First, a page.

If you’re a convener, don’t call your next meeting without answering these questions. If you’re a meeting participant, don’t be afraid to startle your colleagues and the convener with this critical question, “Why am I here?” If you want to be part of effective, high-energy, high-impact meetings, apply this simple question and encourage a business culture that supports it. Your company, co-workers, customers and you deserve it!
Posted April 22nd, 2010 by Steve Alexander
In my last post, I mentioned I’d re-visit the concept of The Platinum Rule®. First, let me give credit where credit’s due, The Platinum Rule® was created by Dr. Tony J. Alessandra and is a registered trademark. His work is pioneering, as it shifts the entire focus from ourselves to others. The Platinum Rule® simply states, “Do Unto Others As THEY Want Done Unto Them.” What it does is force us to think outside ourselves, requiring an empathic connection to the hearts, minds and souls of those folks with whom we’re interacting. It helps us seek to understand, rather than to be understood.
Why does that matter to you? Well, in that simple re-framing, we’re able to step back and examine from a different set of values, perspective and experience. Other than our own. And that’s where the magic begins.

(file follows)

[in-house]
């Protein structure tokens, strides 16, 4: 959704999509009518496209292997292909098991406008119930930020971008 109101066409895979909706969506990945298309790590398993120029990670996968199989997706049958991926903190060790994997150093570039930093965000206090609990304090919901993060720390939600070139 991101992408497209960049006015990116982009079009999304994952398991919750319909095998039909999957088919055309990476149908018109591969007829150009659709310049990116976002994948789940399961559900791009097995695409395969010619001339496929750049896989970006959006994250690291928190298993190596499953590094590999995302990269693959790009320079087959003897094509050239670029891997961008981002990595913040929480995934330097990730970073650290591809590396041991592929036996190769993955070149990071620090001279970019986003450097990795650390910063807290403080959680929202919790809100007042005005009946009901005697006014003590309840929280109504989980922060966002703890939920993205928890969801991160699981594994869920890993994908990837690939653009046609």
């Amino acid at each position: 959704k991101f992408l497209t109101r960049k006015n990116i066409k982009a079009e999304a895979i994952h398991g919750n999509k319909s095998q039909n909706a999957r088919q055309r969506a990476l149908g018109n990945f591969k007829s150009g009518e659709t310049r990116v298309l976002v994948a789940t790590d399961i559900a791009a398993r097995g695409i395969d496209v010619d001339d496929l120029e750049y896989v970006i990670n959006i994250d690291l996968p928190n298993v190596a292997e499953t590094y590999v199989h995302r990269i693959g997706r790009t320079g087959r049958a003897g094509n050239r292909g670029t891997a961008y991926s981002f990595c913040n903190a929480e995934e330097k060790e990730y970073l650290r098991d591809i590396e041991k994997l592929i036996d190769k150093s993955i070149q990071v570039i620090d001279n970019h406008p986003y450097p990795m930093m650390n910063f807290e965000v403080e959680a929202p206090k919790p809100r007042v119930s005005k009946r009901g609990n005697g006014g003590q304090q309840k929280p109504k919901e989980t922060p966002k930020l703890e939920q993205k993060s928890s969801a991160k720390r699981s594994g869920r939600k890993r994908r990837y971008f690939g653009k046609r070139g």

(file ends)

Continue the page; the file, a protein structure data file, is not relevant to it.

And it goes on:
I did a training for city department directors on how to manage difficult people. One jokingly said, “We’d all be fine if we didn’t have to deal with the public!” We all knew it was a form of gallows humor. And we all knew there was some truth to the view and experience that this person shared. Of course, we can get jaundiced by the day-to-day of complaints, criticism and sometimes downright ruthlessness when we’re in those kinds of public interface careers. So, it’s important to stop and ask ourselves, “What does this person need?” “What’s given rise to their complaint or problem?” “Why am I in this unique spot at this specific moment in time?”
With that insight, we begin to lay the foundation for applying The Platinum Rule®: “How can I be of service in helping them get their needs met, in helping them get what they want out of their interaction with me, my company and its product or services, or my organization, or the government service I represent to them?”
Why The Platinum Rule® works so well is because it’s contagious. Don’t take my word for it. Check it out. Apply it. Experiment in your job, at home, with your friends. Watch what happens when you start asking, “What do they need and want; how does their world look from their perspective?” And then follow-up with action, thoughts and words based on a view of how to “do unto them as they want done unto them.”
Take a test drive for the next few days; let me know how it feels. What you think. And how it works. I promise this, no matter what. It will be different.
Posted January 21st, 2010 by Steve Alexander
All You Ever Wanted to Know About Boards – Whether serving on one, serving one or considering either, BoardSource is the definitive site for information. If you’re one of our clients, we use them all the time to help with best practices, training info, books and related tools. They’re customer-service driven and we love the range of information they make available to use to help you and your organization.